When I was a kid New Years Eve fireworks consisted of a pack of roman candles, sparklers, Black Cat firecrackers, some bottle rockets and, if I was lucky, a couple of M80s (I think those are illegal now... may have been then for all I know. Still, they made a big bang!).
That was then, this is now.
My wife and I spent the New Years holiday with her son and his family who reside in a fairly well to do neighborhood on the north shore of Lake Ponchartrain, in a bedroom community of New Orleans known as Mandeville.
On New Years Eve night, you would have thought the entire neighborhood had decided to re-enact the famed Battle of New Orleans, for family on top of family served up a plethora of pyrotechnic displays, seemingly all with the intent of outdoing one other in terms of spectacularness. Honestly, I've never seen anything like it.
I learned that there are now kits for sale which contain enough fireworks to put on a display almost equal to what, in the past, you'd have to hire professionals to present. It seemed that at least one family out of five in the neighborhood (and we're talking 100s of homes) had purchased one too, for everywhere I looked there was an almost constant stream of explosive flashes of brilliant, multi-colored light. (I think I know how Francis Scott Key must have felt.) Certainly not everyone went to the same extent, but enough did for it to be overwhelming.
Somewhere during the course of the evening it dawned on me, this is not unlike what's happening in this new age of social media and user-generated content. Allow me to draw some parallels.
Word of mouth impact
Just as it used to be that fireworks produced for the masses were small in scale and impact as compared to those manufactured for pyrotechnic companies, so too were word of mouth recommendations. While WOM had influence, the reach was limited to only a few family, friends or coworkers.
About the most anyone could hope for in terms of getting their opinions more widely expressed was a letter to the editor in the local newspaper. The real power, whether in terms of pyrotechnics or publishing, lay in the hands of professionals. He who had the money had the impact.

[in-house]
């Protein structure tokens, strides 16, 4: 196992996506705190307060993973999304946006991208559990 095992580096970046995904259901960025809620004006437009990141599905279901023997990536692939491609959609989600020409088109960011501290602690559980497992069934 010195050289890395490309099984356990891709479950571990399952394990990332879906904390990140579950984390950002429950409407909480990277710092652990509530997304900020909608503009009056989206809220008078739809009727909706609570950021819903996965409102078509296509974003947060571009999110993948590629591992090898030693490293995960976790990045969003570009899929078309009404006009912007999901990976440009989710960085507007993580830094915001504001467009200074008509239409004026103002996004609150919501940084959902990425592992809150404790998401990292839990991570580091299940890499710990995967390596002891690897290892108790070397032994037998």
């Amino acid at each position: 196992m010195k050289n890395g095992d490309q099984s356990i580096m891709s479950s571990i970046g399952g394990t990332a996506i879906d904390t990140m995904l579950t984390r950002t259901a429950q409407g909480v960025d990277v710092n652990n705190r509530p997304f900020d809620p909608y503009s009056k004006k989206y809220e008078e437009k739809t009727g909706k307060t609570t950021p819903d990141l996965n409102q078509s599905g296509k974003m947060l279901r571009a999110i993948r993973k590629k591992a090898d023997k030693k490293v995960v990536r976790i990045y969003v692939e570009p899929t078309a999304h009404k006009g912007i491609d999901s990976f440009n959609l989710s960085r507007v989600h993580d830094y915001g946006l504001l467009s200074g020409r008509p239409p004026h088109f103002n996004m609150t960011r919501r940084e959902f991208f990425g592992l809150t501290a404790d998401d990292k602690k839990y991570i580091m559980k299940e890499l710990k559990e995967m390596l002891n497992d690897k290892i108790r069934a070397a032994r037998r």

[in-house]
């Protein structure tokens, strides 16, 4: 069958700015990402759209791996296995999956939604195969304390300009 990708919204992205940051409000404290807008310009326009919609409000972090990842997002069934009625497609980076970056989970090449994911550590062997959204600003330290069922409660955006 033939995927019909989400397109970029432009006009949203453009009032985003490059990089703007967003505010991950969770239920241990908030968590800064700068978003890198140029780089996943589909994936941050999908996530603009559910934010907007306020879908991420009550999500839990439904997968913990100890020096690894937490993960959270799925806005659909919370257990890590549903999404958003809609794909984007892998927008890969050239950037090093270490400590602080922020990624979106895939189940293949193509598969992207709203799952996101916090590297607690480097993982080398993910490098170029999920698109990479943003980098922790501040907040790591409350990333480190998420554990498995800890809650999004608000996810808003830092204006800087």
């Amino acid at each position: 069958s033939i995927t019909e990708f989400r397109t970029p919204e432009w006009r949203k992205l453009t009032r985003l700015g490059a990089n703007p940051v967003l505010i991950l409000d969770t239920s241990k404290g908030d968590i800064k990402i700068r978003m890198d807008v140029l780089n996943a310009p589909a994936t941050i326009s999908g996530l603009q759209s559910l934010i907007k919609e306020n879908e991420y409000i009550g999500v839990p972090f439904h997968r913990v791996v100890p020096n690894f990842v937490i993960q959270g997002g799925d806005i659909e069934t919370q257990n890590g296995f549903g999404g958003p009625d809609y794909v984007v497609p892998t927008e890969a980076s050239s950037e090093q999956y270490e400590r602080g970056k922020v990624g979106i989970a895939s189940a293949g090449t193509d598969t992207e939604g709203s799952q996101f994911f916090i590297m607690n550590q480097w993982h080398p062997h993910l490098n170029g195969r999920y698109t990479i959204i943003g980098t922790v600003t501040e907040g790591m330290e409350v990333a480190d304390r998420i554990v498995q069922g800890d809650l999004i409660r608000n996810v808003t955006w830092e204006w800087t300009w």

Today, nothing could be further from the truth. Anyone with access to the Internet can be a publisher or pundit, and the level of reach and impact can be enormous. While not everyone has the same measure of influence, everyone now has the opportunity.
I mentioned that everywhere I looked fireworks were going off, and not just a few firecrackers either, but huge, prolonged displays. The same can be said of new media. There are well over 100 million blogs with more being created every day. MySpace and Facebook have multiplied millions of members and niche social networks are popping up everywhere. Add to that the number of videos being served up on YouTube or photos on Flickr. The noise level is just as deafening as the explosions taking place in that neighborhood the other night.
Not everyone presented their displays with equal degrees of artistry or engineering skill. My wife's grandkids shot their fireworks in a rather ad hoc manner with no thought given to sequencing or timing. Other families in the neighborhood seemed to take more care in such matters.
Similarly, compared to that created by professional journalists and videographers, much of the content produced today is very amateurish. But, it is an amateur economy in which we live. The cream rises to the top in terms of what's considered most useful and informative.
One family in the neighborhood, for example, had obviously given a great deal of time and attention (not to mention money) to producing their display, for it overshadowed all the rest. Their finale was on par with many professional productions I've seen over the years.
The old days are certainly gone. No longer do I have access to just a handful of firecrackers or bottle rockets to make some noise. I can buy a kit that is "guaranteed" to be spectacular (or so said the box; and it was). Thanks to new forms of conversational media, I can do the same there as well. Me, and an entire global neighborhood.
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